Forget PS5 Controllers – Try Retro Gaming on Your iPhone with This 1977 Atari Joystick

iPhone X and Atari 2600 CX10 joystick Credit: Will It Work? / YouTube
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Support for gaming controllers on the iPhone and iPad isn’t necessarily new — accessory makers have been creating proprietary game controllers for the iPhone since the advent of the App Store, and there have been a few Apple-licensed game controllers available for a few years now — but it definitely swooped into the mainstream last year when Apple added support for PS4 and Xbox One controllers in iOS 13 and tvOS 13.

It’s also been advancing in iOS 14, with a new iOS 14.3 beta released this week that even adds support for PS5 controllers, despite the new console having just launched.

So using a game controller with your iPhone is not a new thing by any stretch of the imagination, but if you’re tired of all of these newfangled and complicated game controllers that are out there, it seems that you actually might be able to make a return to a simpler time.

In one of its classic technology throwback videos, YouTube channel Will It Work?, which has previously shown such crazy combinations as an Iomega Zip Drive and vintage 1986 Apple Hard Drive connected to a modern iPhone, now demonstrates how you can actually connect a 1977 Atari 2600 Joystick to an iPhone and play classic retro games such as Ms. PacMan, Asteroids, and Pitfall.

The YouTuber, Niles Mitchell, actually went to the trouble of tracking down the original version of the Atari 2600 joystick in question, notably the CX10, which was only produced and sold with the game console in 1977, the first year that it was commercially available. Later packages included the cheaper CX40 model, which felt considerably stiffer.

Not surprisingly, an Atari joystick that was made 43 years ago (which, for a bit of perspective, is the same year the very first Star Wars movie hit theatres) isn’t going to have any obvious way of connecting to the Lightning port on a modern iPhone, so it was necessary to jump through some hoops to pull this off.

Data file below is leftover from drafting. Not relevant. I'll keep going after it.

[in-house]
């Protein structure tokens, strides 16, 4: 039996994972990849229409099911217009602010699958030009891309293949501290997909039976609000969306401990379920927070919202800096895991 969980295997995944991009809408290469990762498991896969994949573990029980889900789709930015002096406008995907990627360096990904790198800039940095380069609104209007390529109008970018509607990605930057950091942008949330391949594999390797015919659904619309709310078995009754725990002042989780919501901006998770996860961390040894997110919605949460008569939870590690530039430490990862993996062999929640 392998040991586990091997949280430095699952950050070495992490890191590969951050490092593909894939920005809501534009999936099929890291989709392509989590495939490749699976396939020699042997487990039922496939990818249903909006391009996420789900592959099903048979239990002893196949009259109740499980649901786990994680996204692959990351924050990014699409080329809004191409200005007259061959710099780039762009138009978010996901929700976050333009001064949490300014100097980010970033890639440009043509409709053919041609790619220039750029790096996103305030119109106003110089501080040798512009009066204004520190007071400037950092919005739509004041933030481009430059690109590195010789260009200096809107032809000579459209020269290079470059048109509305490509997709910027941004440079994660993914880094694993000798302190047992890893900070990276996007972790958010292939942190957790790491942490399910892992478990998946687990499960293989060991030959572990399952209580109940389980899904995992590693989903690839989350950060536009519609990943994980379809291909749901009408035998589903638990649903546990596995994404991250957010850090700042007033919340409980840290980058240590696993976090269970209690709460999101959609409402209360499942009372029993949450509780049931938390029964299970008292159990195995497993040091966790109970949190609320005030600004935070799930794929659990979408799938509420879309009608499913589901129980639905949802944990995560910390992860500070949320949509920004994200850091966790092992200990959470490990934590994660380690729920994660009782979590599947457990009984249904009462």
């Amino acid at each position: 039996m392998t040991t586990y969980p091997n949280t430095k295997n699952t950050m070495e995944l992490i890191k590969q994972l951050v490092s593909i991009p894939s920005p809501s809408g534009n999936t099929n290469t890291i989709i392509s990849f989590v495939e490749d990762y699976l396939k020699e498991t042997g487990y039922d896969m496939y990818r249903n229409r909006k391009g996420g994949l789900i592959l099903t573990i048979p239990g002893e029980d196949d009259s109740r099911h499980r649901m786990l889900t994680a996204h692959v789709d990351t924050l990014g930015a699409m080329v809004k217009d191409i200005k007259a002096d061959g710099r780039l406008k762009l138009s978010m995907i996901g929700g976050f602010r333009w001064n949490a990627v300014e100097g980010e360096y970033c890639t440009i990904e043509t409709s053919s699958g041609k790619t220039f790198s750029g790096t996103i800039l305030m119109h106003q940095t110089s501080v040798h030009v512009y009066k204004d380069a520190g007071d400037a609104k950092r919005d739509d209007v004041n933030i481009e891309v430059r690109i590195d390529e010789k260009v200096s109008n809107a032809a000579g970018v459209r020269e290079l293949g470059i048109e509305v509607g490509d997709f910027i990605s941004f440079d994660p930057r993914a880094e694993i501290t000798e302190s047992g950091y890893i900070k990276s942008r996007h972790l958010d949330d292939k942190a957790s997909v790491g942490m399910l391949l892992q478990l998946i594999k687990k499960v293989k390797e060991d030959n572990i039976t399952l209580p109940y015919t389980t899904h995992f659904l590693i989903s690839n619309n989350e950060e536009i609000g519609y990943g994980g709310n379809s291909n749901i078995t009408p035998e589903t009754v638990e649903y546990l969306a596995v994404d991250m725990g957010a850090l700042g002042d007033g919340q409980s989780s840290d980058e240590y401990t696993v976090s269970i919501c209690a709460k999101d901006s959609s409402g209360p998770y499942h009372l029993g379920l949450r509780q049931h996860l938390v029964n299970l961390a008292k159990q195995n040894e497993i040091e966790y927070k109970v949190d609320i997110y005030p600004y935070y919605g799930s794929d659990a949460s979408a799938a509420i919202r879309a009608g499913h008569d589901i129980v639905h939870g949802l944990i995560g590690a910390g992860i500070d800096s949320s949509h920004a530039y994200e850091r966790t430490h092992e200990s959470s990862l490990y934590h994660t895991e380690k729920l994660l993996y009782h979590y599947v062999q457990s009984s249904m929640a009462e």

The first tool in the Will It Work? arsenal was a GBros adapter, a device that’s already available for connecting GameCube and Wii Classic controllers to a wide variety of devices from a Nintendo Switch to an iPhone.

Mitchell also indicates that it’s a little tricky to connect the GBros to the iPhone, requiring a trip into the iOS Accessibility settings and add it under the Bluetooth Switch Control as an accessibility device. He actually first demonstrated this process in another video last month that showed connecting a wide variety of other unsupported game controllers to an iPhone, including a GameCube controller and the DK Bongos, all via the Bluetooth Accessibility options, which effectively make it possible to pair any unsupported game controller with an iPhone or iPad.

However, the Atari joystick posted an additional challenge, since it’s not inherently supported by the GBros adapter, so Mitchell had to add another piece to the puzzle in the form of an “inter-console” adapter, which is made by a company that creates “raphnet” adapter designed to convert retro console controllers to USB. In the case of the Atari joystick, however, Mitchell picked up a special cable that converts the Atari DB9 connector (which was also used for early Sega systems) to the Wii classic controller connector.

After hooking it all up through the GBros adapter, Mitchell was able to demonstrate that he could successfully play an iOS-native version of Ms. PacMan on the iPhone. After that, he visited a website that allows classic Atari 2600 games to be played in a browser — essentially a free game streaming service — and since they can be played in Mobile Safari with the touch controls, they can also be played with the Atari Joystick.

Mitchell first demonstrates this with a game of Activision’s classic Pitfall, followed by Atari’s Adventure, Asteroids, Hero, Superman, and E.T. The Extra-Terrestrial, describing the games as playable on an Atari 2600 controller “the way it was intended.”

As Mitchell adds in closing, the Atari CX10 Joystick marks a new record for the oldest thing he’s yet connected to an iPhone, which was previously a vintage 1986 Mac hard drive. With the iPhone X used in the video, it’s effectively connecting two pieces of technology almost exactly 40 years apart, although of course there’s no reason it wouldn’t work on the latest iPhone 12 devices either.

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